"...the fourth... the fifth... and the seventh," Cam Mbar said, closing the last of the eight lab books and settling back with a quiet sigh that somehow expressed just how wasteful of time she considered this. "Dr. Jarvis left on the seventh, so there are no more entries," she added.
Tirrell nodded as he finished making little triangles around the dates she'd read off. "That's all the lab books you have?"
"Weren't they enough?" she asked dryly. "I could go get last year's, if you'd like."
"That won't be necessary," Tirrell said, looking over his calendar with growing interest. It had been a long-shot hunch all the way, but it had paid off. "And you confirm he's been here every weekday since the beginning of the year?"
"Every one of them—and most of the days last year, too," she confirmed tiredly. "If you're about to suggest he doesn't deserve such a long vacation—"
"Nothing of the sort," Tirrell assured her. "You might be interested in taking a look at this, though." Turning the calendar around, he slid it across the desk toward her. "The circles are entries he made in his hibernation studies book, the squares are his pituitary studies, the x's his work on that hormone I can't pronounce, the plus signs his Romo's syndrome cure, and the triangles the work with pre-teekay children."
Cam glanced at the paper, an annoyed frown spreading across her face. "You must not have been paying very good attention to me, Detective," she said. "There are at least half a dozen days in May alone that I remember that you don't have marked."
Tirrell shook his head. "I marked every date you read off. But go ahead—check it yourself."
Cam gave him a strange look. Then, clamping her jaw, she picked up the first lab book and leafed through it. Tirrell sat back, letting her take her time. It took several minutes, and when she finally looked back up her irritation had been replaced by puzzlement. "But I remember him working here these days," she insisted.
"I'm sure you do," Tirrell nodded, "and I'm not doubting your word. It would seem, though, that you're missing at least one of the doctor's lab books."
"But these are always kept in a locked drawer—" She stopped suddenly. "You think it was stolen?"
"Not really. I think Dr. Jarvis has it with him."
She opened her mouth, closed it again. "But he never takes his books out of the lab," she objected weakly.
Tirrell didn't bother trying to argue the point; she was certainly intelligent enough to see that he was making sense. "Do you have any idea what else he was working on, besides these?" he asked instead, waving at the stack of books.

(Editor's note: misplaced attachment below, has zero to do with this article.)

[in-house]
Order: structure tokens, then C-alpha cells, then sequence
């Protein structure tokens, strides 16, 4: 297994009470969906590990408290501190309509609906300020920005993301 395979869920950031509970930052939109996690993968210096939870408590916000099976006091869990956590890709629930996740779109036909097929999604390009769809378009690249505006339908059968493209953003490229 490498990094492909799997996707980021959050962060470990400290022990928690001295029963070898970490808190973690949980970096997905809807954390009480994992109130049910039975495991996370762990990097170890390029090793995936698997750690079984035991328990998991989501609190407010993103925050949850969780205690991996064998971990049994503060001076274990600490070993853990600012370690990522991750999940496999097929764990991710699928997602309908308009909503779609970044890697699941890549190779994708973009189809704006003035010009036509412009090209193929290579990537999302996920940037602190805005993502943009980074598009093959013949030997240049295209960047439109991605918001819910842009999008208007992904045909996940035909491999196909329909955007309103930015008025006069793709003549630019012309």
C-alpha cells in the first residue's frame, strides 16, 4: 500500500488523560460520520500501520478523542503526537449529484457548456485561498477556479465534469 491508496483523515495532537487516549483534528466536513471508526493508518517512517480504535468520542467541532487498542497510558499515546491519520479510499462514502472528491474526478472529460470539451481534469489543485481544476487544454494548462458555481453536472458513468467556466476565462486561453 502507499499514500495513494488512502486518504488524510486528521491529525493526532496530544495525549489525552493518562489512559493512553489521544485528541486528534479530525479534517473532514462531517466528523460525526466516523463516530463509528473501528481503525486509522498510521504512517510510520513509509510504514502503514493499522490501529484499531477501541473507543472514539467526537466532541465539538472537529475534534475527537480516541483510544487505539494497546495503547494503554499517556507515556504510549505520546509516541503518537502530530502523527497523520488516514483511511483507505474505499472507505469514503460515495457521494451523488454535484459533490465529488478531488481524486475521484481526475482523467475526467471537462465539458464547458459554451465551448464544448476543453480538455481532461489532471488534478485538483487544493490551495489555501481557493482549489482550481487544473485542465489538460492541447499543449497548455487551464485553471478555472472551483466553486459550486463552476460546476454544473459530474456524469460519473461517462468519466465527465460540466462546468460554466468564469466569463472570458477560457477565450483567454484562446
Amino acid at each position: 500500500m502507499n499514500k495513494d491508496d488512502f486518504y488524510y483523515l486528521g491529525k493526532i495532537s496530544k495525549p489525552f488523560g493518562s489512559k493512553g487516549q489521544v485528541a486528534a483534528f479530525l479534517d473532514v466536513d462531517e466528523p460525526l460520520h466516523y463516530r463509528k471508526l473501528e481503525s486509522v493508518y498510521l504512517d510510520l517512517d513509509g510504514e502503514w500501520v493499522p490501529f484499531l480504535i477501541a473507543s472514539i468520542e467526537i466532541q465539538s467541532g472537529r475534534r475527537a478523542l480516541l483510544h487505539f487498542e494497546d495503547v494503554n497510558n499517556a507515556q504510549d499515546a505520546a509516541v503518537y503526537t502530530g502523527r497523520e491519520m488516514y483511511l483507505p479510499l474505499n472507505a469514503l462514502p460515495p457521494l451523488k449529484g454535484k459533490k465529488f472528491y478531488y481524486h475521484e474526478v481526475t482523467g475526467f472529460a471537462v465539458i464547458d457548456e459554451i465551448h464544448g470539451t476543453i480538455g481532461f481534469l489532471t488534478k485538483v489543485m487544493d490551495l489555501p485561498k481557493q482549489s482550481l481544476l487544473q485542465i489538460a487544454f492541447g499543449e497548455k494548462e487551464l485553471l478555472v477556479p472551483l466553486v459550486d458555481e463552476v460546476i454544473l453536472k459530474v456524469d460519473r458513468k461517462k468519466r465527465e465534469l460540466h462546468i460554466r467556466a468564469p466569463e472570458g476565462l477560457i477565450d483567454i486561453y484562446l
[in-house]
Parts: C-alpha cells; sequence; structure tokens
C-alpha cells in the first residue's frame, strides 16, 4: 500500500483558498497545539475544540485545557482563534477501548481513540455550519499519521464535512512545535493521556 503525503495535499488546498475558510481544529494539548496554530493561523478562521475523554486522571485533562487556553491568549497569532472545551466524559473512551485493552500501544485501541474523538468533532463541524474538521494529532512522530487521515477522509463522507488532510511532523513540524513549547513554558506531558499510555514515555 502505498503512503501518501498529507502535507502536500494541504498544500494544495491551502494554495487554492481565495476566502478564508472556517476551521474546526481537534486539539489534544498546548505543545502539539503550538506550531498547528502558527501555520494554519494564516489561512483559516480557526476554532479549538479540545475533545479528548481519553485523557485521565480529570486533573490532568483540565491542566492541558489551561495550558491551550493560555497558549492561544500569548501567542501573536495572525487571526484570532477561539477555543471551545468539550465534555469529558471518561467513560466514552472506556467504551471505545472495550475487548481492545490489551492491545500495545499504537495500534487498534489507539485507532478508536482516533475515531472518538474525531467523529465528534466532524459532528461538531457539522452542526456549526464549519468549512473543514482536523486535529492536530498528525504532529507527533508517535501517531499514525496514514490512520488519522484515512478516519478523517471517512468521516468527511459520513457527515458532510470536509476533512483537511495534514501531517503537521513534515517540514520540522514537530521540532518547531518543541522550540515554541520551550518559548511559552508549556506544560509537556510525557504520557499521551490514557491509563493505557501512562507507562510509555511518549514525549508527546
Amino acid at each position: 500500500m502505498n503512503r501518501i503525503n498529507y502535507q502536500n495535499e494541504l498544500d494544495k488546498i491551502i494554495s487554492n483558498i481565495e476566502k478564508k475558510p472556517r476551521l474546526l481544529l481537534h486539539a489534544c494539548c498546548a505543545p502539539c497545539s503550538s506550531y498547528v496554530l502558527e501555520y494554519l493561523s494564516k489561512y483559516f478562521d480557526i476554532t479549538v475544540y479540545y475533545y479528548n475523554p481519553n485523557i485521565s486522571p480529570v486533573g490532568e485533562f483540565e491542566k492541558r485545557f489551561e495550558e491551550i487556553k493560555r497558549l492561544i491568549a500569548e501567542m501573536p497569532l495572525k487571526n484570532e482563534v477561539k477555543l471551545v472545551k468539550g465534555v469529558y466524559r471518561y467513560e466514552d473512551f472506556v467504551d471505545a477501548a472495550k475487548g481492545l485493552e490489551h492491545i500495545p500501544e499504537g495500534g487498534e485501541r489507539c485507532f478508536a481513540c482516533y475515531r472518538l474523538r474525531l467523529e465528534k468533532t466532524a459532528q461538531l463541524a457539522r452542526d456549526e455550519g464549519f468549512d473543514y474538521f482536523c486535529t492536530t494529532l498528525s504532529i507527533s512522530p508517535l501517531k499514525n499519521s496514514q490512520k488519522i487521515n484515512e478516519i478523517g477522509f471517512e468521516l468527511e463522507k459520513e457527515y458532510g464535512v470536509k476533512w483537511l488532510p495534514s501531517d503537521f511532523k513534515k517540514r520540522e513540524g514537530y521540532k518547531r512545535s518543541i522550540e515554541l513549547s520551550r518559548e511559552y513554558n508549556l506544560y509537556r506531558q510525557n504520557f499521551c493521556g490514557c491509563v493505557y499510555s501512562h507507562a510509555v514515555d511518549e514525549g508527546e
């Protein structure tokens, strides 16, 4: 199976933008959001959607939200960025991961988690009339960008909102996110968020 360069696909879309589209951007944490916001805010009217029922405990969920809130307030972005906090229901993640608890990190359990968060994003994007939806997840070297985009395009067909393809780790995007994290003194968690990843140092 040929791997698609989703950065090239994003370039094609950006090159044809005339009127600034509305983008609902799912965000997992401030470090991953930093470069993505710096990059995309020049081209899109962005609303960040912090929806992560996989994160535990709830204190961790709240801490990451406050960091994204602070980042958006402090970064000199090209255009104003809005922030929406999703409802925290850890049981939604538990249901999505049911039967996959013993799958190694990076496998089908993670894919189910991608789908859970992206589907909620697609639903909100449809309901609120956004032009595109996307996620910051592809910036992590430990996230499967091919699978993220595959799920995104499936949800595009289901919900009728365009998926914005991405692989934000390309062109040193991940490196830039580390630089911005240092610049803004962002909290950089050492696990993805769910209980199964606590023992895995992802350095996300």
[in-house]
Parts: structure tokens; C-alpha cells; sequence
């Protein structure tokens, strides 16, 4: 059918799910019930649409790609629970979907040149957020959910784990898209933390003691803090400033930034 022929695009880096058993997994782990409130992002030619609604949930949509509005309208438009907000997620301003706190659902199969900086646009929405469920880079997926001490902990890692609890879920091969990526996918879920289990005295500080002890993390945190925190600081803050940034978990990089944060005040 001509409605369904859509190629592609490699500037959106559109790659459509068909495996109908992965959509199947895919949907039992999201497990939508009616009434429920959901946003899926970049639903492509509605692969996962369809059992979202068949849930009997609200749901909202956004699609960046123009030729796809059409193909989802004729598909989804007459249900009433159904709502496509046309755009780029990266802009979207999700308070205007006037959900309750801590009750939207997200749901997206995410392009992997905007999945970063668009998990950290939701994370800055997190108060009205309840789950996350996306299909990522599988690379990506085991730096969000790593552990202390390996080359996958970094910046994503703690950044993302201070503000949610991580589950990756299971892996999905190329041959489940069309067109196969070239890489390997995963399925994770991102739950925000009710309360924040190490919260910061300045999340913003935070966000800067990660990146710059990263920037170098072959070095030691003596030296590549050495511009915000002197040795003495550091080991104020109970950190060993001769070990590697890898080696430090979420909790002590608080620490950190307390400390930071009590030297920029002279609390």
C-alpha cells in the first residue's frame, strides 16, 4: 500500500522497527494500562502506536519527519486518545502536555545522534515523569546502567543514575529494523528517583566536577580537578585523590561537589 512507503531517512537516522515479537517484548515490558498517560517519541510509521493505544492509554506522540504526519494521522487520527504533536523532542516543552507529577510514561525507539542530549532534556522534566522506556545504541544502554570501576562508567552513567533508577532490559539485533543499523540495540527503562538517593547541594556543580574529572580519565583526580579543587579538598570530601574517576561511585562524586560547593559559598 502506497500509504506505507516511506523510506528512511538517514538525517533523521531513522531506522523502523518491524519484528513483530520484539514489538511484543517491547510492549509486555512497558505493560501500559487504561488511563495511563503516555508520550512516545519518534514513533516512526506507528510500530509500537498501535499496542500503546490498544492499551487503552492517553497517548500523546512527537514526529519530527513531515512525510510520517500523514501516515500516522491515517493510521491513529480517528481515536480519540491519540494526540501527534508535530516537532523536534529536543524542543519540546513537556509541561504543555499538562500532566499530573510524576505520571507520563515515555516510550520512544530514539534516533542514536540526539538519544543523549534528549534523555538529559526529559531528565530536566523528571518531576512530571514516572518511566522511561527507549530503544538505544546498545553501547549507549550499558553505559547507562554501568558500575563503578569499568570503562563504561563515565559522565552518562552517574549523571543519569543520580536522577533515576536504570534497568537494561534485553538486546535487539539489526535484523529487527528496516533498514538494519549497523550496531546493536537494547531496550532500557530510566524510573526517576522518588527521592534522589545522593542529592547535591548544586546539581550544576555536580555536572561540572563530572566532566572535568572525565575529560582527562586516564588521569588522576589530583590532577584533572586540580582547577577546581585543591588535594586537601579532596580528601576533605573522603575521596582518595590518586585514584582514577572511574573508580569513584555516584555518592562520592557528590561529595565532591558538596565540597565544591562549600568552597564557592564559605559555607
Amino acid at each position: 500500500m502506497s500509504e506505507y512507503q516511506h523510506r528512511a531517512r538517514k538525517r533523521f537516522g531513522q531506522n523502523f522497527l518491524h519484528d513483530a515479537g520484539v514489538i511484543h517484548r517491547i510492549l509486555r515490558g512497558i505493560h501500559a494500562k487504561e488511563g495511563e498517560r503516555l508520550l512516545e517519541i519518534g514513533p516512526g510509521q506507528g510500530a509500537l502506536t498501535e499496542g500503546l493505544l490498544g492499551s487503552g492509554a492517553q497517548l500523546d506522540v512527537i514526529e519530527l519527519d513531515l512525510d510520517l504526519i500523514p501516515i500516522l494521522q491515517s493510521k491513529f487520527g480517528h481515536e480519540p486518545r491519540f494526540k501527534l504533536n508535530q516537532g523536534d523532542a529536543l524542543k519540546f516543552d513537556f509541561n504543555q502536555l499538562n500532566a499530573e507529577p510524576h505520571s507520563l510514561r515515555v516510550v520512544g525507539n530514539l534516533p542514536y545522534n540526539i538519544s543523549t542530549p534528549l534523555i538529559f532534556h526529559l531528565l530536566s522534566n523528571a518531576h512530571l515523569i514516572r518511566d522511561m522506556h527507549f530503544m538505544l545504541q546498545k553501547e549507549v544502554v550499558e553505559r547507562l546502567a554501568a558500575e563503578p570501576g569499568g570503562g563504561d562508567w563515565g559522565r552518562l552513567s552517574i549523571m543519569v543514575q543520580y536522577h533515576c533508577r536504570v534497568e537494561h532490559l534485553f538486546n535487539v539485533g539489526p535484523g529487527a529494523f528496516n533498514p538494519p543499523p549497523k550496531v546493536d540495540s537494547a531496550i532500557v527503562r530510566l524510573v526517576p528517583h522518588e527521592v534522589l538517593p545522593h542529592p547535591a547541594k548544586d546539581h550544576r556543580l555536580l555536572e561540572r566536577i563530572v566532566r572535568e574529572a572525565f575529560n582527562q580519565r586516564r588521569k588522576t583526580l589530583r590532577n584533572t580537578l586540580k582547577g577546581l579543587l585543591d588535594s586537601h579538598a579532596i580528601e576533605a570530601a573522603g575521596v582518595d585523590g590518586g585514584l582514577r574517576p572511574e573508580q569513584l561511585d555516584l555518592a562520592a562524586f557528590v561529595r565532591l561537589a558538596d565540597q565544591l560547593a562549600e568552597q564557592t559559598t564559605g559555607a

"No... not really." She still looked troubled, as if she were betraying a confidence. "A lot of time he worked alone, or gave me routine sorts of tests to run. We'd all sit down together on Nultday morning and discuss the work he wanted to get done for the week, and I never heard him mention any project but these. Maybe he told one of the other assistants about it, though."
"I doubt it." Tirrell pondered a moment. Until Tonio got back from Ridge Harbor, he still wouldn't have anything Paxton would be willing to move on. But with a little ingenuity, perhaps he could circumvent the need to see Jarvis's project proposals or any other official records. "I'd like you to dig out all the supply and equipment requisition forms you can find for the past nine or ten months. Who's the best endocrinologist here after Dr. Jarvis?"
"Dr. Somerset," the woman said without hesitation.
"I'd like you to ask him to join us, too, if you would. We're going to try and figure out what exactly this special project is."
Somerset, though not especially enthusiastic about their chances, was nevertheless willing to help. Jarvis, fortunately, was the methodical sort who had kept copies of all his requisitions neatly filed in chronological order; but even so, it took Cam and Somerset the rest of the day to sort through them all. Tirrell, sitting off to one side, listened quietly and cultivated his patience.
Finally, at four-fifteen, Somerset put down his pencil and returned the last piece of paper to the pile. "I don't know, Detective," he said, pushing back his chair and stretching. "It's pretty obvious now that Matt did have something going on the side—there are drugs here that I know we haven't used on any of the other projects. But as to what that other thing is, I really can't tell you."
"Make an educated guess," Tirrell said. "Surely you can do that."
"I'm sure I can. But I'm not sure I should." Somerset eyed the detective thoughtfully. "After all, this is Matt's private work, and without an official police request, my telling you anything at all puts me on rather thin legal ice. You understand what I'm saying?"